Rural College Graduates Make a Comeback

The movement of better educated adults from rural areas to urban areas has a longstanding history in America. Data from the 2000 Census, however, show a departure from this trend, as rural areas held their own in the 1990s by attracting and keeping college graduates to work and raise families. In the 1980s, the number of college graduates grew about two-thirds faster in America’s central cities and suburbs than in rural areas, but in the 1990s, rural and urban counties enjoyed similar rates of increase.

At the same time that rural America experienced robust growth in college graduates, the number of rural high school dropouts fell. As recently as 1980, there were six high school dropouts for every two college graduates in rural areas; by 2000, the ratio had improved to three to two. At the current rate of change, college-educated adults will outnumber high school dropouts in rural areas within a decade, and may reorient widespread perceptions about workforce skill levels in rural versus urban areas.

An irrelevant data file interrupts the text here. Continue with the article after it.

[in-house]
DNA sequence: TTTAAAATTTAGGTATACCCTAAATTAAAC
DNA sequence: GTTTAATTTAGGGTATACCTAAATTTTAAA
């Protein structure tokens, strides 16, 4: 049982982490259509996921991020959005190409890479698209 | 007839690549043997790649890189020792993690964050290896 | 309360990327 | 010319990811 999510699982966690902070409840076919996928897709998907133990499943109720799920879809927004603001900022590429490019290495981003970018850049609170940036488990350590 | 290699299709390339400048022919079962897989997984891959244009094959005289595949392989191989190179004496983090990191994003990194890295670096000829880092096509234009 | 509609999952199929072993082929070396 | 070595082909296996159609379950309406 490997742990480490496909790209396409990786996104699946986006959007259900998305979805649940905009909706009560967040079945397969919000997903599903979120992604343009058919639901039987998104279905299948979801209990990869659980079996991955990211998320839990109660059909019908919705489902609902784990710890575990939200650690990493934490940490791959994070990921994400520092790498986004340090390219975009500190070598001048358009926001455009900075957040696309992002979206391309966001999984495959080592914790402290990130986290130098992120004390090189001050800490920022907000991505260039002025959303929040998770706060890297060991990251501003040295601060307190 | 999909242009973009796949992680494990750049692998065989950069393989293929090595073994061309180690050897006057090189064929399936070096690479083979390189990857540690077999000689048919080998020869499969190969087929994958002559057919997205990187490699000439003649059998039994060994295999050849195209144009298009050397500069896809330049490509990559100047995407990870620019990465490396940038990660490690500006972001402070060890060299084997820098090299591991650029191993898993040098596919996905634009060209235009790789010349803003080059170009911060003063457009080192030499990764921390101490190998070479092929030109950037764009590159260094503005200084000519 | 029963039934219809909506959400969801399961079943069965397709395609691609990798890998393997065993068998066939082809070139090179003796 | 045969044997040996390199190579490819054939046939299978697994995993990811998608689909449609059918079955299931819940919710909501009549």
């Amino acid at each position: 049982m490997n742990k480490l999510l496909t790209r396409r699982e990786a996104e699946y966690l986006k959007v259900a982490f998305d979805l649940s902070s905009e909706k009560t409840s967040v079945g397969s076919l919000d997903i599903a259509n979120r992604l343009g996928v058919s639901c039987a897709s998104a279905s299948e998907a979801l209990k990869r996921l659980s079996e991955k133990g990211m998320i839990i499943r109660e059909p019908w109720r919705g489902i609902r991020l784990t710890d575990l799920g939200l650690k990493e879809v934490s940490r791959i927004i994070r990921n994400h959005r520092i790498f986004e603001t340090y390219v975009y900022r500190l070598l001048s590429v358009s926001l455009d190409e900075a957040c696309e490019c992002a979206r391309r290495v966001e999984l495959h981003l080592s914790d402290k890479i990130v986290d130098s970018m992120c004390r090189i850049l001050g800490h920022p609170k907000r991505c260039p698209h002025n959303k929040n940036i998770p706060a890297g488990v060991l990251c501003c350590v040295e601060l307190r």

Can we soon expect a plethora of college graduates in every corner of rural America? No, the recent turnaround—the substantial growth in the college-educated population—was not evenly distributed across rural areas. In high-poverty areas in the rural South and Southwest, low-wage resource-based and manufacturing economies limit the kind of high-skill job growth that attracts college graduates. The rural Mountain West, on the other hand, experienced a 50-percent gain in college graduates, in large part because graduates’ greater income and wealth and wider job market networks enable them to settle more easily in highly desirable areas, such as those rich in natural amenities.

It is probably too soon to tell whether the rapid increase in rural college graduates in the 1990s is the beginning of a long-term narrowing of the rural-urban gap in human resources. Other ERS research found that rural population growth, particularly from college graduates, was much higher during the first half of the 1990s. And, many rural areas will continue to fall short in attracting highly educated workers. The recent improvement in rural educational attainment, nonetheless, is good news in an economy increasingly geared toward high-skill production.